Tags:  Membership Development Manager  SCANPO  Staff 

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Hurricane Matthew Preparation

Posted By SCANPO, Tuesday, October 4, 2016

Earlier today Governor Nikki Haley declared a state of emergency and ordered evacuations for coastal regions, asking residents to relocate at least 100 miles inland.

In order to allow our members and guests the necessary time to prepare for an evacuation, we have canceled tomorrow's member gathering (Oct. 5) at the Gibbes Museum in Charleston. We were excited to see so many of you and will certainly reschedule this special event. Look for new details in the coming days. Our Midlands Board Leadership Summit is still on for next Tuesday, Oct. 11.

Two keys to weather safety are to prepare for the risks and to act on those preparations when alerted by emergency officials. To help our members with preparations, we have compiled a few helpful resources.

If you are a SCANPO member providing direct services during and after this storm, let us know and we'll be sure to share the information on social media.

Be safe everyone!


Tags:  Department of Homeland Security  FEMA  Hurricane Matthew  National Hurricane Center  TechSoup 

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2017 Nonprofit Summit Focus Announced

Posted By SCANPO, Monday, October 3, 2016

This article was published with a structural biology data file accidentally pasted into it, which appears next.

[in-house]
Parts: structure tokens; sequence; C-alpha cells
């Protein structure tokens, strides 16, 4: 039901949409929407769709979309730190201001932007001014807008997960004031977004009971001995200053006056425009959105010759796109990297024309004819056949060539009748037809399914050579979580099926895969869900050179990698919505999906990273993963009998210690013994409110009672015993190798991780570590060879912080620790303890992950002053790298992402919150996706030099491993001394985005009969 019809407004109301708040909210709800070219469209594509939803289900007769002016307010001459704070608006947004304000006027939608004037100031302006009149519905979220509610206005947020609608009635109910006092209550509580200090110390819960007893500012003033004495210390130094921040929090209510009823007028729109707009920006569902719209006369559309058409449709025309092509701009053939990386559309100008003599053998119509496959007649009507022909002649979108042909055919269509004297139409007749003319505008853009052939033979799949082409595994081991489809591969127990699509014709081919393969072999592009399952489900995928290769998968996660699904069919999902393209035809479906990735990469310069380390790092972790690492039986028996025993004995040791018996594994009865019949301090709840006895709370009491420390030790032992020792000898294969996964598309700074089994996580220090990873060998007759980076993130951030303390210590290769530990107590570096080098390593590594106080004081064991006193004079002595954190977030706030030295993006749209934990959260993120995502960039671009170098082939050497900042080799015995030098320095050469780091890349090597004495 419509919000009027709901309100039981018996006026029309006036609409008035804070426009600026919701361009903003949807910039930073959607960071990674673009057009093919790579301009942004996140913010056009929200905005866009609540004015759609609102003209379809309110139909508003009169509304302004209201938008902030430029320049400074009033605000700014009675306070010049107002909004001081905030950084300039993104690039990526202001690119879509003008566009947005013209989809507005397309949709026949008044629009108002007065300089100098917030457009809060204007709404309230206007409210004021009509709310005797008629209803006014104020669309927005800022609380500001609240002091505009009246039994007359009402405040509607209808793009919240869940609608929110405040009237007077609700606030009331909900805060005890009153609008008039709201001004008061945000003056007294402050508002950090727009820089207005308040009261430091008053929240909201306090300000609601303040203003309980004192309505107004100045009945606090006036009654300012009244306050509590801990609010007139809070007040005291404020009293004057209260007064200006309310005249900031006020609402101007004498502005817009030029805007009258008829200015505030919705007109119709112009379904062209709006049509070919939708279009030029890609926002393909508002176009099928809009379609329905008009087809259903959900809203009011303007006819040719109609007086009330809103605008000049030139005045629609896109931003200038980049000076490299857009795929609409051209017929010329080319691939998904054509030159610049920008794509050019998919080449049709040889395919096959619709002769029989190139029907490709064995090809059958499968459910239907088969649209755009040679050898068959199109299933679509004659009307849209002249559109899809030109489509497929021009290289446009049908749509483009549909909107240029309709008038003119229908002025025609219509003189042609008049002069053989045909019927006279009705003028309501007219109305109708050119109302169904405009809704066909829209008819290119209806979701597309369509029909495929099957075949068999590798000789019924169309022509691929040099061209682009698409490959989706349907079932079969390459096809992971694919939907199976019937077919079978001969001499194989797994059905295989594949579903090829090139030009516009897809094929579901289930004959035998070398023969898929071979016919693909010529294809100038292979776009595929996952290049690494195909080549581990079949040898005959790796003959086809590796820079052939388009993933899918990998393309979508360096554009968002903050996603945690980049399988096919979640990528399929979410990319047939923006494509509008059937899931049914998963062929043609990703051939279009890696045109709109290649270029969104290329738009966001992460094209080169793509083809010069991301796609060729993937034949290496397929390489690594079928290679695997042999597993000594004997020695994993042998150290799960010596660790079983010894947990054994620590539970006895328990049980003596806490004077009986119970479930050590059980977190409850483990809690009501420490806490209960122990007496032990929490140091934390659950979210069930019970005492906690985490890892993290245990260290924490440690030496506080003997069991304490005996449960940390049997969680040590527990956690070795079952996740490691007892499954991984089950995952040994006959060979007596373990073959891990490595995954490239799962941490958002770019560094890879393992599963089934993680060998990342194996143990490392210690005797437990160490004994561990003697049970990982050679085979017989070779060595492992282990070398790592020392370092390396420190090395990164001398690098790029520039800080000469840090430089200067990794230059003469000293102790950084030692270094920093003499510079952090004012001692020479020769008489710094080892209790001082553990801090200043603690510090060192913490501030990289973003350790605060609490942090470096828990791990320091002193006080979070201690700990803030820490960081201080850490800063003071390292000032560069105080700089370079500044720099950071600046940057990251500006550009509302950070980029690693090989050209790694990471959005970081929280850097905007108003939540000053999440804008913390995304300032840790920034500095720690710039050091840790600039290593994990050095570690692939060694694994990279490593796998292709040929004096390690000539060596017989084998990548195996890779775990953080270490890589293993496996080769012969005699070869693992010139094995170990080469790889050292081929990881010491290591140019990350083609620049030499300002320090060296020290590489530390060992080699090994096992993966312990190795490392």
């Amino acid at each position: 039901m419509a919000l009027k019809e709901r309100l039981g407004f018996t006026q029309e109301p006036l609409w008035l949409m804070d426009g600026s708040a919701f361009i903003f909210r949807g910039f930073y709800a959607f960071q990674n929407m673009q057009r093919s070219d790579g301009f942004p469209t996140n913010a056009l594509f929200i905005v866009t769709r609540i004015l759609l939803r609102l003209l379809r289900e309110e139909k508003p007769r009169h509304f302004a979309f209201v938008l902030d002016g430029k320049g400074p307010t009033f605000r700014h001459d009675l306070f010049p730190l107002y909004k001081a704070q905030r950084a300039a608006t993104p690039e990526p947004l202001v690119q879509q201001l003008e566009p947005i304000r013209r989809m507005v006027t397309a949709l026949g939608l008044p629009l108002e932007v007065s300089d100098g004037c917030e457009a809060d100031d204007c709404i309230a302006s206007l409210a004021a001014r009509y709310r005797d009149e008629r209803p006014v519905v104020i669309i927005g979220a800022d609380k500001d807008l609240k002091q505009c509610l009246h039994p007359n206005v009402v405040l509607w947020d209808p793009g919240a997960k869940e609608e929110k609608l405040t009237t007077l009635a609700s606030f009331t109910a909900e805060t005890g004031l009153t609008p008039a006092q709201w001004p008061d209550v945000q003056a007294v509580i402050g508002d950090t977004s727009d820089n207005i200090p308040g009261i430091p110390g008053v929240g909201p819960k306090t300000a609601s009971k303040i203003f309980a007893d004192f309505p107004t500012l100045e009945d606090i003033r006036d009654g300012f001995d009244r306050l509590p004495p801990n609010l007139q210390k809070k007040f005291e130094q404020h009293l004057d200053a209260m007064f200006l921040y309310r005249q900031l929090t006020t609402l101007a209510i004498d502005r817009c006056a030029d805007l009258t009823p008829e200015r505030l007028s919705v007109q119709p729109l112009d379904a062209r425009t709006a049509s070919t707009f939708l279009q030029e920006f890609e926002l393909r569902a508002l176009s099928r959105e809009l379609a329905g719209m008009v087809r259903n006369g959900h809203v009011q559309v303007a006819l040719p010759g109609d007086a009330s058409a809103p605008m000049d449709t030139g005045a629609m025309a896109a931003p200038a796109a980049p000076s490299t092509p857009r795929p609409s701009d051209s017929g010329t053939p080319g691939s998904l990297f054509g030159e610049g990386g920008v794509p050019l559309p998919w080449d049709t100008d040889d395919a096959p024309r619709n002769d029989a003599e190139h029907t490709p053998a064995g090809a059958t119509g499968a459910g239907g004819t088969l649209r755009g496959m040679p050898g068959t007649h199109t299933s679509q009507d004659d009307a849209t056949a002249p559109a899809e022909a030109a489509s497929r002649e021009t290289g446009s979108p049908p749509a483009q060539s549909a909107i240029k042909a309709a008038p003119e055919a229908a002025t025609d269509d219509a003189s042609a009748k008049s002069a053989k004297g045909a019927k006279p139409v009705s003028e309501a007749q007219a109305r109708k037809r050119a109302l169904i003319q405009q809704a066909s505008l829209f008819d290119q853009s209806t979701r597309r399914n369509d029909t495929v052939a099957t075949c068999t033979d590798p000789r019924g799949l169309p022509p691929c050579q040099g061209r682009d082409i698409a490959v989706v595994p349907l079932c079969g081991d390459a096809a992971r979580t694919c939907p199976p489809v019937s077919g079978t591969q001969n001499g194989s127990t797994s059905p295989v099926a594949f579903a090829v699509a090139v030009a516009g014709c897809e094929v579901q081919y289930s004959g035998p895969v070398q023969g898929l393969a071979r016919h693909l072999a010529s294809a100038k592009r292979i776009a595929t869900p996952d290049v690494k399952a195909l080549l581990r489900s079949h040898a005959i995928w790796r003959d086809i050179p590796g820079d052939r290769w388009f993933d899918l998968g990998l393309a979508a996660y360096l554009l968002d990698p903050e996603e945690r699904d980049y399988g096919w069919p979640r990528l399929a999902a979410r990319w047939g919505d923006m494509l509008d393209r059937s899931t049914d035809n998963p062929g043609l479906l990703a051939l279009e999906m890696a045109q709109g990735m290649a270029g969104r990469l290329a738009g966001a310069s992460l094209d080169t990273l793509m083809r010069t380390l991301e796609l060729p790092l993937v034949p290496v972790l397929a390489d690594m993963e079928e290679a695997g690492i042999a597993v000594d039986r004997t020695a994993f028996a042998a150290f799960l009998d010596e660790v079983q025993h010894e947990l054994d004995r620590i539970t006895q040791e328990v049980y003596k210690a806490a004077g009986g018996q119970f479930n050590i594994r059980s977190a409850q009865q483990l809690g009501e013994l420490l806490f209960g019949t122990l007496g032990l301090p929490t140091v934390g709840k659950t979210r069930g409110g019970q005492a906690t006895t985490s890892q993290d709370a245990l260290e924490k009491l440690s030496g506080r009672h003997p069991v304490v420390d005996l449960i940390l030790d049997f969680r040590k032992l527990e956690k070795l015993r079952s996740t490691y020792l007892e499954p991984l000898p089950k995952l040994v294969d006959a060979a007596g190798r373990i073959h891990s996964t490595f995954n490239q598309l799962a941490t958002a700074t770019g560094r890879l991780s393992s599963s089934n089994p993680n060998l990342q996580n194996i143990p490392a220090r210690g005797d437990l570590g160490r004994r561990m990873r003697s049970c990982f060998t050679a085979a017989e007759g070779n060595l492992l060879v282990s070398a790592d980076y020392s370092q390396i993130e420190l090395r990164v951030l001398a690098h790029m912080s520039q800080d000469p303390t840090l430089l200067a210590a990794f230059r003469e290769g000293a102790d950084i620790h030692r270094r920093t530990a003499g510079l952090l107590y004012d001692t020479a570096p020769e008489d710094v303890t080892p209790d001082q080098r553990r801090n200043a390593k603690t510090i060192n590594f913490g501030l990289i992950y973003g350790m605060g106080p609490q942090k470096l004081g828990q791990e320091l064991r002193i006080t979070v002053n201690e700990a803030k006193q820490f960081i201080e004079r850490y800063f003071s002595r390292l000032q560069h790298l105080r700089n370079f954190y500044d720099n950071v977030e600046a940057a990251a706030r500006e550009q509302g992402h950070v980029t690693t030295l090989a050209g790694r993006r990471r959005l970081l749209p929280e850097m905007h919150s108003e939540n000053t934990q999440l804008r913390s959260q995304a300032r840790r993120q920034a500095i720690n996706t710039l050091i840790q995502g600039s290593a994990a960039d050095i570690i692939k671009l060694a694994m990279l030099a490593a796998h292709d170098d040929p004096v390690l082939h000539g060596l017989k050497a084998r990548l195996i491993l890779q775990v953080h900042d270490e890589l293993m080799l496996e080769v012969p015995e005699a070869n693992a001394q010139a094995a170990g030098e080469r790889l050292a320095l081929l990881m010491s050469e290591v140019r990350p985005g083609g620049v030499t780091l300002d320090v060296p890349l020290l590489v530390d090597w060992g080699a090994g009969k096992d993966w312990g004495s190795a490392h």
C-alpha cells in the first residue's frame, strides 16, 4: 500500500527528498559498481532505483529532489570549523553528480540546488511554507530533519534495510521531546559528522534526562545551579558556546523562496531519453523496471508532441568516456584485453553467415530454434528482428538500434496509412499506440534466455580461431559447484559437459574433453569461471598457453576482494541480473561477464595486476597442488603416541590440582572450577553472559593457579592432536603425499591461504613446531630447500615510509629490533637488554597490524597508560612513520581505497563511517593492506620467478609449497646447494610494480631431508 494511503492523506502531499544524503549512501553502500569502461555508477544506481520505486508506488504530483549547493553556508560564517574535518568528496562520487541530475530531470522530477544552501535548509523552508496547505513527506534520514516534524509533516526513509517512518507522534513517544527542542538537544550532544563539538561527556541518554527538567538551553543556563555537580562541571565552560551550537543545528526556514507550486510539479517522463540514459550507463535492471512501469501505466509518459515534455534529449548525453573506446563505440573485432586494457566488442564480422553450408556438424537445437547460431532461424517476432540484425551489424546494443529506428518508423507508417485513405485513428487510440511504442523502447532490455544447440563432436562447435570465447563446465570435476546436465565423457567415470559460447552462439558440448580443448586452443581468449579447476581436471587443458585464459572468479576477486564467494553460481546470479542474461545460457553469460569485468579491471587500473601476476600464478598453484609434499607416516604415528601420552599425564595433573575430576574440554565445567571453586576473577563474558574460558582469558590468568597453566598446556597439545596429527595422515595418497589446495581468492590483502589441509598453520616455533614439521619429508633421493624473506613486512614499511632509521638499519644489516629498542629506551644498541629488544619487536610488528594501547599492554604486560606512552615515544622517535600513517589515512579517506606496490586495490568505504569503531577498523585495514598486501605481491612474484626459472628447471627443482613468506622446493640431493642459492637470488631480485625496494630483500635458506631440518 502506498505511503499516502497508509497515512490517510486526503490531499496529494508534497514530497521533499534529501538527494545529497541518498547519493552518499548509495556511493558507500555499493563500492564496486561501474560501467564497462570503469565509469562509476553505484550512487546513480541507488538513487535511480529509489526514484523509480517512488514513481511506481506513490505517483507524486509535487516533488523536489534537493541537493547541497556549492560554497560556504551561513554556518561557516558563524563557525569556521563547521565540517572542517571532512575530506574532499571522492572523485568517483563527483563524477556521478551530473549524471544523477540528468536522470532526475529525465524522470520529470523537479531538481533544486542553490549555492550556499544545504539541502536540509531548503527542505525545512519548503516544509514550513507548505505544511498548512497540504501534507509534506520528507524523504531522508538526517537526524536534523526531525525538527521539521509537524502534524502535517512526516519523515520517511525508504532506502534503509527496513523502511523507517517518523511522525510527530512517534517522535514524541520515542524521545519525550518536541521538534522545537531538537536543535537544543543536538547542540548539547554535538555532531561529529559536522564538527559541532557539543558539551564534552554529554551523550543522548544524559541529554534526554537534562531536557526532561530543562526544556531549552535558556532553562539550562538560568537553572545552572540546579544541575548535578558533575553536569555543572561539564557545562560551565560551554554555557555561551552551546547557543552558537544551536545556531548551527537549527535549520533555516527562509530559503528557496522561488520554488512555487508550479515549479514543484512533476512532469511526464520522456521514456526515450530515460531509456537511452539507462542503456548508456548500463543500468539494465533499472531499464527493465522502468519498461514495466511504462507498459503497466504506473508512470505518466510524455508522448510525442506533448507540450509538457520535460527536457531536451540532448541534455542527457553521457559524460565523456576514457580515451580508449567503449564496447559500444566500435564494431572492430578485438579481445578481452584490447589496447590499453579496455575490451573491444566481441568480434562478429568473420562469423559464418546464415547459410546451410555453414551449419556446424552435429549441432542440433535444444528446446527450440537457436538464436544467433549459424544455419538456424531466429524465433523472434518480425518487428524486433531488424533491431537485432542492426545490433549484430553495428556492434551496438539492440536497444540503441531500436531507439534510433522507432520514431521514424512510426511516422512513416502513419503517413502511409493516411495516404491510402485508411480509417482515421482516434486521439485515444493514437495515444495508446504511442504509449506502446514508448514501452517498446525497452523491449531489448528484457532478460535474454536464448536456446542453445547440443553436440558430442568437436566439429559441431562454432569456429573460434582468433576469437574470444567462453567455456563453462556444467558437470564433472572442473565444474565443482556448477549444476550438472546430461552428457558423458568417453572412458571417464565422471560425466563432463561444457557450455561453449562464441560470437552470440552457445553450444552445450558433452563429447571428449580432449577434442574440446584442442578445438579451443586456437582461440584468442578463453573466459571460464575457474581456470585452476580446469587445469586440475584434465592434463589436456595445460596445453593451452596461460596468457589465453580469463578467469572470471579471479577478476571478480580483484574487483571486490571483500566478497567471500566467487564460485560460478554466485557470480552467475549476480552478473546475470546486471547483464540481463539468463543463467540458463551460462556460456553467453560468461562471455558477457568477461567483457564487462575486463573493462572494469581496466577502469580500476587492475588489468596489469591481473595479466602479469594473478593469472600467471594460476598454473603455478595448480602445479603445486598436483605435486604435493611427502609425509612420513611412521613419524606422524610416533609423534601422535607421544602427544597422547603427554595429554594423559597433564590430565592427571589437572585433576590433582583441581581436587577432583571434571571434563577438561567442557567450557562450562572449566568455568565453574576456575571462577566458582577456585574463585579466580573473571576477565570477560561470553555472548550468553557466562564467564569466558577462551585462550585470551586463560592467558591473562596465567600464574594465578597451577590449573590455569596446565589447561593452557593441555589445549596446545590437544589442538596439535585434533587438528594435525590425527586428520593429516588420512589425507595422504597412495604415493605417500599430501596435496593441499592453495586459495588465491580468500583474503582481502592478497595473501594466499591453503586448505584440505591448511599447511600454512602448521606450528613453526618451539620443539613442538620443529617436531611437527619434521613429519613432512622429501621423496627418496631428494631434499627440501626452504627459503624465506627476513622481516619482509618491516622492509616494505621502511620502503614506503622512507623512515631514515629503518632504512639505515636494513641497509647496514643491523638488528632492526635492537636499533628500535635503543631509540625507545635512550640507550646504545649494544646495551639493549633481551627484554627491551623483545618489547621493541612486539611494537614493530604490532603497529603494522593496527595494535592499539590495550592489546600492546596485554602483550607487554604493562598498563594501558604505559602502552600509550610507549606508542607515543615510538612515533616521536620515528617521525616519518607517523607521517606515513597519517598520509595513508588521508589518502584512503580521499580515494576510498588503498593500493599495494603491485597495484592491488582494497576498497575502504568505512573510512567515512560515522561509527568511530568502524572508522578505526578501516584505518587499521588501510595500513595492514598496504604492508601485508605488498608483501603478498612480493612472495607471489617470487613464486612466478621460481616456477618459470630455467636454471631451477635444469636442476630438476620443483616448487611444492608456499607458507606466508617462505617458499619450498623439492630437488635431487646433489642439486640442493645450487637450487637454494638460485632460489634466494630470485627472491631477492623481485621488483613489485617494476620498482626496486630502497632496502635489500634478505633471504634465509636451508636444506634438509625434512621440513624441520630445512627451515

We're going "Healthier Together." Want to know why?

Only 20% of health outcomes depend on the work of the healthcare sector according the National Institutes of Health. 
So, who’s responsible for the other 80%?
We are. The work we as nonprofits do greatly impacts what are known as the “social determinants of health.” Because health starts in our homes, schools, workplaces, neighborhoods, and communities – places we are working. 
Robert Wood Johnson Foundation has set about to Create a Culture of Health in communities across the country because they believe health is inextricably shaped by the stability and safety of our housing, the quality of our schools, the availability of clean, safe, open spaces in our communities, and much more.
With “Healthier Together” as the theme for the 2017 Nonprofit Summit, that’s what this Summit is all about: Learning how we as nonprofits can make our community’s health a priority by building a culture of health within our state.
Here are some of the things you can expect to find at this year’s Summit:

  • More than 40+ concurrent sessions organized in 6 tracks: Operations, Communications & Advocacy, Fundraising, Leadership & Governance, Community Impact, and Healthier Together
  • 3 in-depth workships on Fundraising, Evaluation and Advocacy, plus SC Thrives' Poverty Simulation
  • 3 plenary sessions with thought-provoking keynotes
  • Birds of a Feather Gatherings
  • Site visits to local nonprofits 
  • SCANPO's 20th Year Celebration at the Columbia Museum of Art 

If you haven’t already, register online today and stay tuned as we share weekly highlights of different Summit attractions.

Tags:  Nonprofit Summit  SCANPO 

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SCANPO president featured in Rotary Club publication

Posted By SCANPO, Tuesday, September 27, 2016

Last week, our very own Madeleine McGee stopped by the Rotary Club of Charleston meeting at the Harbor Club. A former Historic Charleston Rotarian herself, Madeleine needed no introduction.